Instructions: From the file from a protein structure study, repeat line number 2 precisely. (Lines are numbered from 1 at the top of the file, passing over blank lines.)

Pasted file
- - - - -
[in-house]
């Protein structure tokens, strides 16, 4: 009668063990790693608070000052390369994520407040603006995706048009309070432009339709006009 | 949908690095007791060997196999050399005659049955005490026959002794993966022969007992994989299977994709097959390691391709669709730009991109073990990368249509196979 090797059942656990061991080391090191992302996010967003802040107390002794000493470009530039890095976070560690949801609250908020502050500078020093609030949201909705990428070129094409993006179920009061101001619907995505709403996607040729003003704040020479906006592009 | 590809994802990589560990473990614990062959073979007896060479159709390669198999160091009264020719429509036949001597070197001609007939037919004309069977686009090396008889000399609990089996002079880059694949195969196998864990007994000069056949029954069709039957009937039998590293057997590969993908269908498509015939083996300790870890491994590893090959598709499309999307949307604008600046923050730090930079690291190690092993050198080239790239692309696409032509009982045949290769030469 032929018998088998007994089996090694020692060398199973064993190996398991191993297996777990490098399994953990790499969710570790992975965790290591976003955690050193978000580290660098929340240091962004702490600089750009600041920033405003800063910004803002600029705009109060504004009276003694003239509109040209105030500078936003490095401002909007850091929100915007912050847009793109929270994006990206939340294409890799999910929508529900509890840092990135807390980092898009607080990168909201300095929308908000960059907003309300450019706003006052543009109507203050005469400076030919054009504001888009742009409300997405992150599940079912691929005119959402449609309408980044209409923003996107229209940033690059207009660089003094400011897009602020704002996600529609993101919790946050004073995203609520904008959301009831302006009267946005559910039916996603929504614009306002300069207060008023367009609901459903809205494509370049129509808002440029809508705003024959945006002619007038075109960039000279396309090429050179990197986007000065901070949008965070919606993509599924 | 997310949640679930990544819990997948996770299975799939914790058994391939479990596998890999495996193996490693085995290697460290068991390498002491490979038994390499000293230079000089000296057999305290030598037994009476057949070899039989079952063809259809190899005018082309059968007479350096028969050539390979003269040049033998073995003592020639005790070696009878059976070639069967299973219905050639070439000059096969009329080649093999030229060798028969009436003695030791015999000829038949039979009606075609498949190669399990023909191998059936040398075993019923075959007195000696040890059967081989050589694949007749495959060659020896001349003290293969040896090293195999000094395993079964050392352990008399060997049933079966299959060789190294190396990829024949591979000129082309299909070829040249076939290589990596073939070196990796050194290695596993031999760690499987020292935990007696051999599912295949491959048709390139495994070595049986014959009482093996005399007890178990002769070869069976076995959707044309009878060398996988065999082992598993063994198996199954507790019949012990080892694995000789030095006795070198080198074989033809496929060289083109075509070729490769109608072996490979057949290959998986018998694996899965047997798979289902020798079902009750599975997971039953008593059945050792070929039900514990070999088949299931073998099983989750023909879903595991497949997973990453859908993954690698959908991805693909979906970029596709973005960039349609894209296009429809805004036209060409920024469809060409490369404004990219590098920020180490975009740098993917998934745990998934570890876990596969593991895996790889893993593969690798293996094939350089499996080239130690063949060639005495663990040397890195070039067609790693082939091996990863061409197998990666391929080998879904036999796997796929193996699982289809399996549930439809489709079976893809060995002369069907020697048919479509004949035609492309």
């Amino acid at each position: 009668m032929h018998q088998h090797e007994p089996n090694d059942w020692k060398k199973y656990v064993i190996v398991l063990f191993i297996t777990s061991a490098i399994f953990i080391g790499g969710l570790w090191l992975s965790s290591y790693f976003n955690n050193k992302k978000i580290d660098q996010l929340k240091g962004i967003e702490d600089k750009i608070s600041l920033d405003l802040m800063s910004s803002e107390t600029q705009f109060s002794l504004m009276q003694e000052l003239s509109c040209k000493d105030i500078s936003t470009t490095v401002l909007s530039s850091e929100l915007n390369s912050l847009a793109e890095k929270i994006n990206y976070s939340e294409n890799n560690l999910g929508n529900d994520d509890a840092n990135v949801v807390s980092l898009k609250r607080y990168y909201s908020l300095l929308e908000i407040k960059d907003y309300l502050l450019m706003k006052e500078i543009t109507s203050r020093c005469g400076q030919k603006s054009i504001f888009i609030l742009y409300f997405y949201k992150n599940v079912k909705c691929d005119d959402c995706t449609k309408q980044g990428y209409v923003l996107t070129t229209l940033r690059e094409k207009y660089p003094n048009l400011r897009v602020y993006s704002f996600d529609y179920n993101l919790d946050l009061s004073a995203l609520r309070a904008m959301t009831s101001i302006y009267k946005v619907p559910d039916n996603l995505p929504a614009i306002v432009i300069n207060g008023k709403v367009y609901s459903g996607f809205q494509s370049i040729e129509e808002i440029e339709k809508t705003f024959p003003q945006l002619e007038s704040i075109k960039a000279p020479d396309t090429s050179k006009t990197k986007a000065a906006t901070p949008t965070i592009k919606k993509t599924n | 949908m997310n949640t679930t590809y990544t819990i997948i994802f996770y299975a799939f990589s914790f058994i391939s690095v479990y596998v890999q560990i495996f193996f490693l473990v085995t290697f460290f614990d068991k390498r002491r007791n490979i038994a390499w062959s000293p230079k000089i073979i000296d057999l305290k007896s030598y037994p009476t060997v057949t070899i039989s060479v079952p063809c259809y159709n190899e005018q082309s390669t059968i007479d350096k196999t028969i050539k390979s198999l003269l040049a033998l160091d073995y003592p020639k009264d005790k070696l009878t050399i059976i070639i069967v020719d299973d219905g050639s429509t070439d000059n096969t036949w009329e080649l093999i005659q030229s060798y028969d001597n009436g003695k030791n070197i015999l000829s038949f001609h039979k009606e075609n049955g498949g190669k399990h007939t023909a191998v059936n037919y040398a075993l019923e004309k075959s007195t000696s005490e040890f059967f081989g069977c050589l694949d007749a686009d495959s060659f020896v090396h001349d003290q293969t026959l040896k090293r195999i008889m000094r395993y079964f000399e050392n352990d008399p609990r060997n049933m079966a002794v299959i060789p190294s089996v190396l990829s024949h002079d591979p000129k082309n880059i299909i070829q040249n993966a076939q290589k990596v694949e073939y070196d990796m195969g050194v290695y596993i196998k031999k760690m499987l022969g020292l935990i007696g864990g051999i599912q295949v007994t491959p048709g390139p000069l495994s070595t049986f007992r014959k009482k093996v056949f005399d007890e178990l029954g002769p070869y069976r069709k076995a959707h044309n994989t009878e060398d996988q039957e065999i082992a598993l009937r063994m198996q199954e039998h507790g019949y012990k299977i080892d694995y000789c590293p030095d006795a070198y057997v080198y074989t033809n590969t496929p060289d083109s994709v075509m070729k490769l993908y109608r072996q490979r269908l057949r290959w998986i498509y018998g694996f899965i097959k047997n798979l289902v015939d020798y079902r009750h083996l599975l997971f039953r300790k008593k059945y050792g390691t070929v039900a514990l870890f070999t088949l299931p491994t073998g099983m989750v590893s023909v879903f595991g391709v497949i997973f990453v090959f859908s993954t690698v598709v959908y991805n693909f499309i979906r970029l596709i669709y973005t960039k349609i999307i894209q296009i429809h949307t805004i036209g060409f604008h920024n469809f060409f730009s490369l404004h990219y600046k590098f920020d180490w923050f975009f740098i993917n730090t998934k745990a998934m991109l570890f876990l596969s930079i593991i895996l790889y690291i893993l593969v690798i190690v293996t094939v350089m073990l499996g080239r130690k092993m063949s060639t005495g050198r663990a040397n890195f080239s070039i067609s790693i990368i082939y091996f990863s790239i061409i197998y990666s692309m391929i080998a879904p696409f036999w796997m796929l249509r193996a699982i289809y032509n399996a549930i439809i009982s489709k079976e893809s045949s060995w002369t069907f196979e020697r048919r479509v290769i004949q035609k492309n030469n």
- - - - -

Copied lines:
């Protein structure tokens, strides 16, 4: 009668063990790693608070000052390369994520407040603006995706048009309070432009339709006009 | 949908690095007791060997196999050399005659049955005490026959002794993966022969007992994989299977994709097959390691391709669709730009991109073990990368249509196979 090797059942656990061991080391090191992302996010967003802040107390002794000493470009530039890095976070560690949801609250908020502050500078020093609030949201909705990428070129094409993006179920009061101001619907995505709403996607040729003003704040020479906006592009 | 590809994802990589560990473990614990062959073979007896060479159709390669198999160091009264020719429509036949001597070197001609007939037919004309069977686009090396008889000399609990089996002079880059694949195969196998864990007994000069056949029954069709039957009937039998590293057997590969993908269908498509015939083996300790870890491994590893090959598709499309999307949307604008600046923050730090930079690291190690092993050198080239790239692309696409032509009982045949290769030469 032929018998088998007994089996090694020692060398199973064993190996398991191993297996777990490098399994953990790499969710570790992975965790290591976003955690050193978000580290660098929340240091962004702490600089750009600041920033405003800063910004803002600029705009109060504004009276003694003239509109040209105030500078936003490095401002909007850091929100915007912050847009793109929270994006990206939340294409890799999910929508529900509890840092990135807390980092898009607080990168909201300095929308908000960059907003309300450019706003006052543009109507203050005469400076030919054009504001888009742009409300997405992150599940079912691929005119959402449609309408980044209409923003996107229209940033690059207009660089003094400011897009602020704002996600529609993101919790946050004073995203609520904008959301009831302006009267946005559910039916996603929504614009306002300069207060008023367009609901459903809205494509370049129509808002440029809508705003024959945006002619007038075109960039000279396309090429050179990197986007000065901070949008965070919606993509599924 | 997310949640679930990544819990997948996770299975799939914790058994391939479990596998890999495996193996490693085995290697460290068991390498002491490979038994390499000293230079000089000296057999305290030598037994009476057949070899039989079952063809259809190899005018082309059968007479350096028969050539390979003269040049033998073995003592020639005790070696009878059976070639069967299973219905050639070439000059096969009329080649093999030229060798028969009436003695030791015999000829038949039979009606075609498949190669399990023909191998059936040398075993019923075959007195000696040890059967081989050589694949007749495959060659020896001349003290293969040896090293195999000094395993079964050392352990008399060997049933079966299959060789190294190396990829024949591979000129082309299909070829040249076939290589990596073939070196990796050194290695596993031999760690499987020292935990007696051999599912295949491959048709390139495994070595049986014959009482093996005399007890178990002769070869069976076995959707044309009878060398996988065999082992598993063994198996199954507790019949012990080892694995000789030095006795070198080198074989033809496929060289083109075509070729490769109608072996490979057949290959998986018998694996899965047997798979289902020798079902009750599975997971039953008593059945050792070929039900514990070999088949299931073998099983989750023909879903595991497949997973990453859908993954690698959908991805693909979906970029596709973005960039349609894209296009429809805004036209060409920024469809060409490369404004990219590098920020180490975009740098993917998934745990998934570890876990596969593991895996790889893993593969690798293996094939350089499996080239130690063949060639005495663990040397890195070039067609790693082939091996990863061409197998990666391929080998879904036999796997796929193996699982289809399996549930439809489709079976893809060995002369069907020697048919479509004949035609492309």